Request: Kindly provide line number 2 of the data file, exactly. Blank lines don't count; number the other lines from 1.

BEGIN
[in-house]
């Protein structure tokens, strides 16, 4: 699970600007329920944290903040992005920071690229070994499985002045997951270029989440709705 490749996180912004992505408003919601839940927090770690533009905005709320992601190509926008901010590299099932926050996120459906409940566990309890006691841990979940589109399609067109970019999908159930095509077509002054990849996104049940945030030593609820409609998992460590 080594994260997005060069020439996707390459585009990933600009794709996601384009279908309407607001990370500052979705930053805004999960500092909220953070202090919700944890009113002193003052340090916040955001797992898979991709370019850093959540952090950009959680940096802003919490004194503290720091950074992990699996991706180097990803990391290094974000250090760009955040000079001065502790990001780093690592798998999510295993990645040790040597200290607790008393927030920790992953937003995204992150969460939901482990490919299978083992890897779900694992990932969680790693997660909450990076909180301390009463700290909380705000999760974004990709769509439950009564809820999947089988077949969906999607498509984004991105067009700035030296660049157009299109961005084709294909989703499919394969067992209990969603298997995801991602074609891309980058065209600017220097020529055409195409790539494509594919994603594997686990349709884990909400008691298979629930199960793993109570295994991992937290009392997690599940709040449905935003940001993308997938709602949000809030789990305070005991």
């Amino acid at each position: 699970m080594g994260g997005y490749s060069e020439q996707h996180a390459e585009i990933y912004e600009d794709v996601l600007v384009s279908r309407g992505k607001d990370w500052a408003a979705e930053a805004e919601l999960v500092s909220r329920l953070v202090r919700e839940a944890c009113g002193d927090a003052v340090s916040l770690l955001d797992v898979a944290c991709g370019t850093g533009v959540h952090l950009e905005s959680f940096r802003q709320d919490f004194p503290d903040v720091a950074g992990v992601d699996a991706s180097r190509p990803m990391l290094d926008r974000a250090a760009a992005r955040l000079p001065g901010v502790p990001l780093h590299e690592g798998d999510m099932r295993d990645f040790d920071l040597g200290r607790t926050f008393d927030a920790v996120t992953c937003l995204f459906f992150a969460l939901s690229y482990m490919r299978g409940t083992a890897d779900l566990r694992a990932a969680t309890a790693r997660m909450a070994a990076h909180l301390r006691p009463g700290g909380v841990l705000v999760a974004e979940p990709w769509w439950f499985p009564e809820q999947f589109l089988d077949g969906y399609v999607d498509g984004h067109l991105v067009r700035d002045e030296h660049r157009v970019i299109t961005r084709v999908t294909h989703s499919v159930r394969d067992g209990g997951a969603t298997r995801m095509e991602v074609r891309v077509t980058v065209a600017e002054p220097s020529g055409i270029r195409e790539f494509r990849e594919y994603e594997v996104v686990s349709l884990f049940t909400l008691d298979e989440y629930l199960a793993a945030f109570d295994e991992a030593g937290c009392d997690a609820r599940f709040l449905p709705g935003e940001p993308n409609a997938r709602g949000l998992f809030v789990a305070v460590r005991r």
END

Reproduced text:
């Protein structure tokens, strides 16, 4: 699970600007329920944290903040992005920071690229070994499985002045997951270029989440709705 490749996180912004992505408003919601839940927090770690533009905005709320992601190509926008901010590299099932926050996120459906409940566990309890006691841990979940589109399609067109970019999908159930095509077509002054990849996104049940945030030593609820409609998992460590 080594994260997005060069020439996707390459585009990933600009794709996601384009279908309407607001990370500052979705930053805004999960500092909220953070202090919700944890009113002193003052340090916040955001797992898979991709370019850093959540952090950009959680940096802003919490004194503290720091950074992990699996991706180097990803990391290094974000250090760009955040000079001065502790990001780093690592798998999510295993990645040790040597200290607790008393927030920790992953937003995204992150969460939901482990490919299978083992890897779900694992990932969680790693997660909450990076909180301390009463700290909380705000999760974004990709769509439950009564809820999947089988077949969906999607498509984004991105067009700035030296660049157009299109961005084709294909989703499919394969067992209990969603298997995801991602074609891309980058065209600017220097020529055409195409790539494509594919994603594997686990349709884990909400008691298979629930199960793993109570295994991992937290009392997690599940709040449905935003940001993308997938709602949000809030789990305070005991």